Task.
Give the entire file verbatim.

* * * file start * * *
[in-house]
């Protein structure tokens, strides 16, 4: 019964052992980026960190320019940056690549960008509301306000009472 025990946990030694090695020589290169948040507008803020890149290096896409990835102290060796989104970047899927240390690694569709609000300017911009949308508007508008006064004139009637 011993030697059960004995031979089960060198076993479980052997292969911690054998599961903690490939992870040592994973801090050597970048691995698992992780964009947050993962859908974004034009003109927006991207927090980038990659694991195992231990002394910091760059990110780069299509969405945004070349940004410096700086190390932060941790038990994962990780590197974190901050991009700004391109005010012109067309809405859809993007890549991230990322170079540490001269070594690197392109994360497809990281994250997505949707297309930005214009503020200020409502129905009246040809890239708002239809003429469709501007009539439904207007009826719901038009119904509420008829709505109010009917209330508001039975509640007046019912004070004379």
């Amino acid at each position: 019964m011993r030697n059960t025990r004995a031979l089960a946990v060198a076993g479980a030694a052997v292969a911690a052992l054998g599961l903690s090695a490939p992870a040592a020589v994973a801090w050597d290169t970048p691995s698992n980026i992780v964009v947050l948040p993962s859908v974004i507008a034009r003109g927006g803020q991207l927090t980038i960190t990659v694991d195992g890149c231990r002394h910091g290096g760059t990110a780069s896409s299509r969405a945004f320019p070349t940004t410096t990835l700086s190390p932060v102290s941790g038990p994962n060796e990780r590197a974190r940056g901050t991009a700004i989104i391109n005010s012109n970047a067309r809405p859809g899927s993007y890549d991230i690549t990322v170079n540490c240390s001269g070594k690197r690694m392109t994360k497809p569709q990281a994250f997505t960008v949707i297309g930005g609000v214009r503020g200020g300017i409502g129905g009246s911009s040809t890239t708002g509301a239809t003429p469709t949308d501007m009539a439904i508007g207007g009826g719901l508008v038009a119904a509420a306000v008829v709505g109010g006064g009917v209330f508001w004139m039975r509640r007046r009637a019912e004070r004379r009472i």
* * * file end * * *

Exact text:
[in-house]
């Protein structure tokens, strides 16, 4: 019964052992980026960190320019940056690549960008509301306000009472 025990946990030694090695020589290169948040507008803020890149290096896409990835102290060796989104970047899927240390690694569709609000300017911009949308508007508008006064004139009637 011993030697059960004995031979089960060198076993479980052997292969911690054998599961903690490939992870040592994973801090050597970048691995698992992780964009947050993962859908974004034009003109927006991207927090980038990659694991195992231990002394910091760059990110780069299509969405945004070349940004410096700086190390932060941790038990994962990780590197974190901050991009700004391109005010012109067309809405859809993007890549991230990322170079540490001269070594690197392109994360497809990281994250997505949707297309930005214009503020200020409502129905009246040809890239708002239809003429469709501007009539439904207007009826719901038009119904509420008829709505109010009917209330508001039975509640007046019912004070004379």
């Amino acid at each position: 019964m011993r030697n059960t025990r004995a031979l089960a946990v060198a076993g479980a030694a052997v292969a911690a052992l054998g599961l903690s090695a490939p992870a040592a020589v994973a801090w050597d290169t970048p691995s698992n980026i992780v964009v947050l948040p993962s859908v974004i507008a034009r003109g927006g803020q991207l927090t980038i960190t990659v694991d195992g890149c231990r002394h910091g290096g760059t990110a780069s896409s299509r969405a945004f320019p070349t940004t410096t990835l700086s190390p932060v102290s941790g038990p994962n060796e990780r590197a974190r940056g901050t991009a700004i989104i391109n005010s012109n970047a067309r809405p859809g899927s993007y890549d991230i690549t990322v170079n540490c240390s001269g070594k690197r690694m392109t994360k497809p569709q990281a994250f997505t960008v949707i297309g930005g609000v214009r503020g200020g300017i409502g129905g009246s911009s040809t890239t708002g509301a239809t003429p469709t949308d501007m009539a439904i508007g207007g009826g719901l508008v038009a119904a509420a306000v008829v709505g109010g006064g009917v209330f508001w004139m039975r509640r007046r009637a019912e004070r004379r009472i």